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dc.contributor.advisorPatton, Jim Harold, 1948-
dc.creatorBerrios-Torres, Ioannisely, 1993-
dc.date.accessioned2017-01-19T17:49:27Z
dc.date.available2017-01-19T17:49:27Z
dc.date.created2016-12
dc.date.issued2016-11-15
dc.date.submittedDecember 2016
dc.identifier.urihttp://hdl.handle.net/2104/9921
dc.description.abstractRight-frontal cortical activity at rest has been associated with impulsive and aggressive behaviors. Impulsivity has also been shown to play an important role in substance dependence as an antecedent and consequence of drug use. Past research has suggested that impulsivity is a multi-dimensional construct, with characteristic factors observed throughout different stages of a drug abuse trajectory. The present study sought to investigate frontal asymmetry in impulsive versus not-impulsive substance-dependent individuals receiving rehabilitation treatment. Eighteen male substance-dependent individuals (impulsive = 10) receiving treatment were recruited to participate in a resting EEG paradigm to assess frontal cortical activity. Results from a mixed-design ANOVA analysis showed a trend for impulsive individuals towards increased right relative to left frontal cortical activity compared to non-impulsive individuals. This effect was observed at mid-frontal electrode sites. Results suggest that increased right frontal cortical activity could be associated to impulsivity manifested during the abstinent/rehabilitation stage of drug abuse.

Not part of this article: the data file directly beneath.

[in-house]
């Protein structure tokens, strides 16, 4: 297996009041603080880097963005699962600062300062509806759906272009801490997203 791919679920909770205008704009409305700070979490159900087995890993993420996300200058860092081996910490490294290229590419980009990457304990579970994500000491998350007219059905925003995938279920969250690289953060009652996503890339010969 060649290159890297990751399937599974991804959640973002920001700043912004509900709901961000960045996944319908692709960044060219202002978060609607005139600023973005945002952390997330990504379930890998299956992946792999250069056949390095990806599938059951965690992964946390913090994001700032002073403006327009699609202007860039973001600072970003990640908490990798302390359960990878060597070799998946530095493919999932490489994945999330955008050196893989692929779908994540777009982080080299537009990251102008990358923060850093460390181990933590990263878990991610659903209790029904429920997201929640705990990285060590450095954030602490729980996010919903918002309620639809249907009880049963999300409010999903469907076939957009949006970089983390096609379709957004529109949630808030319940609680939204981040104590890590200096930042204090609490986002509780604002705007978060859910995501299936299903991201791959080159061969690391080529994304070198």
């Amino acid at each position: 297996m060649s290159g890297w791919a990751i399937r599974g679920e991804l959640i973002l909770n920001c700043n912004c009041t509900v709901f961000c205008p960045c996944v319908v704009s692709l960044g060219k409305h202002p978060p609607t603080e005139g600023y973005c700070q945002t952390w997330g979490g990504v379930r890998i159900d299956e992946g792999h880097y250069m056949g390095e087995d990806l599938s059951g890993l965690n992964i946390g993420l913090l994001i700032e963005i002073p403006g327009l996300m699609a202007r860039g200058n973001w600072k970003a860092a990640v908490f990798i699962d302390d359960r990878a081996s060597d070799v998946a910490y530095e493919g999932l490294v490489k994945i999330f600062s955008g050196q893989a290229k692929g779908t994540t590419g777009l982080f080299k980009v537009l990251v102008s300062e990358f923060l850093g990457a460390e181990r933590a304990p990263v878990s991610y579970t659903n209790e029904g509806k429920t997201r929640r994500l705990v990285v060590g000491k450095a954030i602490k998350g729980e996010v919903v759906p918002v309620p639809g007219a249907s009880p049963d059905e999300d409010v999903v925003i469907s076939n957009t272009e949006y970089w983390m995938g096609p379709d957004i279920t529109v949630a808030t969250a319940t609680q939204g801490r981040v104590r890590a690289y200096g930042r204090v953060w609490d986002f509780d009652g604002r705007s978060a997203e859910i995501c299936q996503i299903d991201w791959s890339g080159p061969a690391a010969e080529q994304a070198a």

dc.format.mimetypeapplication/pdf
dc.language.isoen
dc.subjectImpulsivity. Substance abuse.
dc.titleImpulsivity and frontal asymmetry in substance-dependent individuals.
dc.typeThesis
dc.rights.accessrightsWorldwide access.
dc.type.materialtext
thesis.degree.nameM.A.
thesis.degree.departmentBaylor University. Dept. of Psychology & Neuroscience.
thesis.degree.grantorBaylor University
thesis.degree.levelMasters
dc.date.updated2017-01-19T17:49:27Z


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